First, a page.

A Story About Browsers

I’m sometimes asked what browsers do I use and why. I use Firefox and Chrome, 95% of the time, and IE for those few Microsoft sites that are specially designed to work only with IE. Here is a story that shows an argument why I use those two.

A few days ago I used my father’s laptop to do some web browsing. My father is not a computer specialist, but he knows how do use a computer for basic stuff like writing documents, browsing the web or downloading pictures from his digital camera. His laptop runs Windows XP and he had IE 6. Seeing that I though that’s so 2006. So I decided to upgrade that to IE 8. While IE8 was downloading I also decided to download and install Chrome for my own use. It took about a minute to download and install it. I was already surfing the web with Chrome by the time IE8 had done downloading.

Next step was to start the installer, but surprise, IE8 was requiring .NET 3.5 SP1. This was only 56MB or something so it didn’t take lot of time to download (but this could be very different in other geographical locations), however I thought that was a prerequisite whose purpose I don’t necessary see. So I started to install it and surprise: I got an error message that .NET 2.0, which was already installed, could not be uninstalled because it was not found. After some failed re-attempts I decided to uninstall .NET 2.0 manually and it worked well. However, running the .NET 3.5 SP1 setup again ended with the same error. So I decided to try .NET 3.5 without SP1. After a longer download the setup ran into the same error. Next, I downloaded .NET 3.0 and tried to install, but with the same error. At that point it was quite clear to me that there was something wrong with the uninstallation of .NET 2.0. After reading reports of similar problems on the web and without any suggestion being actually helpful I decided to download version 2.0 of the framework. Its setup allowed me to Uninstall or Repair and I chose to Uninstall. It said everything was OK so I tried 3.5 SP1 setup again, and this time it worked! Finally I was able to start the IE8 installation and it required to download and install a few updates and a couple of Windows restarts, and eventually it was up and running, one hour later after starting!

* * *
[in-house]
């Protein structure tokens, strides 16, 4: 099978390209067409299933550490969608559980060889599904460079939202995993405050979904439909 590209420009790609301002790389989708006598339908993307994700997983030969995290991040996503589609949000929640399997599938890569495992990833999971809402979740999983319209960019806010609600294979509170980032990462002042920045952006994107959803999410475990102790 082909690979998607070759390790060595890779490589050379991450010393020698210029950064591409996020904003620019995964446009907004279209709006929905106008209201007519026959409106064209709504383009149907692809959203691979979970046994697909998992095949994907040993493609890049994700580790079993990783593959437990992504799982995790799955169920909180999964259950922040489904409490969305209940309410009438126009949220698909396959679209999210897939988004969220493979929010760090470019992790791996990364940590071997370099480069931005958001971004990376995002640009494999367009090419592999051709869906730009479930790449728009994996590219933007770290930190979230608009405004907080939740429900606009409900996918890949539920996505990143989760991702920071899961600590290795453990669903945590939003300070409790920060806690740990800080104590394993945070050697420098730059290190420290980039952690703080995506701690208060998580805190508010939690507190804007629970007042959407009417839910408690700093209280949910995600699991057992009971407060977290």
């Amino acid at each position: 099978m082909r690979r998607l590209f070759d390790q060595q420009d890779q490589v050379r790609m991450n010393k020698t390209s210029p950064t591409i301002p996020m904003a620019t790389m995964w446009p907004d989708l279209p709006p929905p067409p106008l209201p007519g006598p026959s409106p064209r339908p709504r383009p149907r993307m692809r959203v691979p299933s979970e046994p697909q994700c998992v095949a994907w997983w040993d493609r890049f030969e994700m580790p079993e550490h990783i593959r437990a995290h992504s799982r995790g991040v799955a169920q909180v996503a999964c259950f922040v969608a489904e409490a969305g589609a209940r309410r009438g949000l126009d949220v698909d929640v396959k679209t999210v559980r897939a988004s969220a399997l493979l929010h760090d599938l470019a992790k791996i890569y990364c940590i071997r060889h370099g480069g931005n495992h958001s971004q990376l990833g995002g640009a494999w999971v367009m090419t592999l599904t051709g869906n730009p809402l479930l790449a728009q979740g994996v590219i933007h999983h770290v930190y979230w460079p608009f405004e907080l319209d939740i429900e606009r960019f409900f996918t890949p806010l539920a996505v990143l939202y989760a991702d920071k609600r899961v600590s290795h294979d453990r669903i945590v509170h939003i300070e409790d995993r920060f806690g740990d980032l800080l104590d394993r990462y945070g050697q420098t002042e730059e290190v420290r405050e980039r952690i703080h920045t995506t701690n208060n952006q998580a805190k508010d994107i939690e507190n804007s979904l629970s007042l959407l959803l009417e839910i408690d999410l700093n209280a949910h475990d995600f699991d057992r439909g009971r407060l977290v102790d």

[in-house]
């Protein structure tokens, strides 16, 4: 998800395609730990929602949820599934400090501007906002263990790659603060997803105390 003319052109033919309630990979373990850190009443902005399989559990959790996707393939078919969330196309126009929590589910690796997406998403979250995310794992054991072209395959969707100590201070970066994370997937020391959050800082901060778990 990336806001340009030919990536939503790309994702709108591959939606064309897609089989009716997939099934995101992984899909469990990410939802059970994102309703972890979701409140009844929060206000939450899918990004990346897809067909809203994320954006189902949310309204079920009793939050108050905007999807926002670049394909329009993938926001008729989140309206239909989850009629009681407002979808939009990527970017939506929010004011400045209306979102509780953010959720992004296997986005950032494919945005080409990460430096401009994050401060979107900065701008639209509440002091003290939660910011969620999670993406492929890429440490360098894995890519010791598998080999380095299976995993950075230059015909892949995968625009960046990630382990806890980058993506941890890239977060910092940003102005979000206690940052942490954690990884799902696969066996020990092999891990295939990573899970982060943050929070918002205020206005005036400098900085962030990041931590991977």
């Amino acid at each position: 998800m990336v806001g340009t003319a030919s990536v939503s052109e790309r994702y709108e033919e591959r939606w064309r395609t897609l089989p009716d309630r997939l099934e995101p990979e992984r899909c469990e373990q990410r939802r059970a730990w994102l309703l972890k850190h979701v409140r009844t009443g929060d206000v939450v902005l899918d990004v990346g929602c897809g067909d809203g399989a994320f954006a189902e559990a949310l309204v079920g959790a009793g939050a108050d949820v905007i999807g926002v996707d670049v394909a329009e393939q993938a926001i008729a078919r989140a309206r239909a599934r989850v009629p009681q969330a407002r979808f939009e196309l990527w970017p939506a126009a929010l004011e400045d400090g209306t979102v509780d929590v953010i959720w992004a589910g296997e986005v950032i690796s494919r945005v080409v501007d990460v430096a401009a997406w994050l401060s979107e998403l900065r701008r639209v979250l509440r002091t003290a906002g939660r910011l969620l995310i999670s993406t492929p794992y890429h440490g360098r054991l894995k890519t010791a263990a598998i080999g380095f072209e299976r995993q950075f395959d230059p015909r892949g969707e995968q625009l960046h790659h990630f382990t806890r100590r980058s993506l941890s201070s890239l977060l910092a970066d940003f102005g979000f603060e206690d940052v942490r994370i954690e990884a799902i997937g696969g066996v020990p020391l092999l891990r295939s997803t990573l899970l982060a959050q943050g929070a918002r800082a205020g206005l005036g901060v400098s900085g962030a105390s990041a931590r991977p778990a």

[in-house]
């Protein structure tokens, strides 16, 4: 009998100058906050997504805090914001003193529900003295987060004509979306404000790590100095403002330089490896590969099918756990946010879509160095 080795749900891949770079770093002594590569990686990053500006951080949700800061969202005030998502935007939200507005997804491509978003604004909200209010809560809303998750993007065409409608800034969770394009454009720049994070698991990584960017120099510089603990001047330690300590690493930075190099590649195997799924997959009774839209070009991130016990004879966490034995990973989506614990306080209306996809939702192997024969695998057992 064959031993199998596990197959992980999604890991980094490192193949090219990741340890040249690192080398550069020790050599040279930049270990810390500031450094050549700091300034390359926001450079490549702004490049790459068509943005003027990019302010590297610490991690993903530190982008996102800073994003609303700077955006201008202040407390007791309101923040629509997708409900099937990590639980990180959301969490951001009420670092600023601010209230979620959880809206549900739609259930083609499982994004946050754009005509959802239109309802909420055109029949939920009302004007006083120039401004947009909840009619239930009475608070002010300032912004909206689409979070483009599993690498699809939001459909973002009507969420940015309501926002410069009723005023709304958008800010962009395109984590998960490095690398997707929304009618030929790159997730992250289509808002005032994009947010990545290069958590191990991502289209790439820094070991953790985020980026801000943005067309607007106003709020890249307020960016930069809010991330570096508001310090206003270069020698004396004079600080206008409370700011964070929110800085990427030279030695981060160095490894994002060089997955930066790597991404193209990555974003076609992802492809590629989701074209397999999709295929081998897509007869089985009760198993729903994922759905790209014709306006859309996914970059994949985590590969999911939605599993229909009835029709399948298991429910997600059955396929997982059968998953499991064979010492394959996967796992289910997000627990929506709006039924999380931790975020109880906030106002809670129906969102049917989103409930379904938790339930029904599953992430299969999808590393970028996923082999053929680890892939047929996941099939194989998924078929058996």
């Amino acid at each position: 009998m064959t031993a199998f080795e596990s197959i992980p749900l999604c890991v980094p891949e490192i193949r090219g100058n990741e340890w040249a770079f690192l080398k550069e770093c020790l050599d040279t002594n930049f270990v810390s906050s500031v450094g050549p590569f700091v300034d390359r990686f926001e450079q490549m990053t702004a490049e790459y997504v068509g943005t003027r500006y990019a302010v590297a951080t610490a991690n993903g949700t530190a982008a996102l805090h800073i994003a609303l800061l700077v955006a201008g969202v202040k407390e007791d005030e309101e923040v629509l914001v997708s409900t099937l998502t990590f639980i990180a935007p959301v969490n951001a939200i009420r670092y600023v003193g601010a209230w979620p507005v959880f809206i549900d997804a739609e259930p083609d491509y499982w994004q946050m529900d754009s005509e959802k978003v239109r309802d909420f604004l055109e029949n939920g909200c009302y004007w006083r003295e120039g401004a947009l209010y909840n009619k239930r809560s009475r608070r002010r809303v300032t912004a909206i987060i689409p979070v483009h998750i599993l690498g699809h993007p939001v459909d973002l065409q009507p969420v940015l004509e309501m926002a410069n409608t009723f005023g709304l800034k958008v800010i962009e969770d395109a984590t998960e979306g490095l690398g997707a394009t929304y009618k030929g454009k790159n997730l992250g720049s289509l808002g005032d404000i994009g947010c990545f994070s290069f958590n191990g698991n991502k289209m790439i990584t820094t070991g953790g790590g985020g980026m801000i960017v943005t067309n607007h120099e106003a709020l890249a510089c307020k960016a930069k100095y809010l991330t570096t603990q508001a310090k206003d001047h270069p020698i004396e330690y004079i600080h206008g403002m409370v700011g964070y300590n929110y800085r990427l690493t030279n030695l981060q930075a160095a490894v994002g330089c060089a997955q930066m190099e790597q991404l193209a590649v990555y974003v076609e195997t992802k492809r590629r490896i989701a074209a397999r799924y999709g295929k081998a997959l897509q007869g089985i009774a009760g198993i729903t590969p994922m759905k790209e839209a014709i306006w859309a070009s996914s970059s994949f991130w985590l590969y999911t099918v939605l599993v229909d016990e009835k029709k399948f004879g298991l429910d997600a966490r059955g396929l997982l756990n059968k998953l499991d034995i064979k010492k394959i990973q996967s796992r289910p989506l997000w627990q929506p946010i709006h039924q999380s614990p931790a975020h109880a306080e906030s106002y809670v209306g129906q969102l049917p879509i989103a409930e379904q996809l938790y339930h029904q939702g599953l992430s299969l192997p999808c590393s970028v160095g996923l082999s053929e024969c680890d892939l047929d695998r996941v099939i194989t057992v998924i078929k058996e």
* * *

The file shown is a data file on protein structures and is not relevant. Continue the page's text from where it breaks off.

So my question to Microsoft is: how do you expect someone without good knowledge about computers and software installation be able to go through such a scenario? Chrome installation worked gracefully with 3-4 clicks and in less than a minute I was able to use it already. IE8 requires lots of updates and prerequisites like .NET and restarts and God forbids something goes wrong, you’re lost in installation. If the installation doesn’t work, you don’t have a product!

This is one reason (and definitely not the most important one) I prefer Firefox and Chrome over IE.

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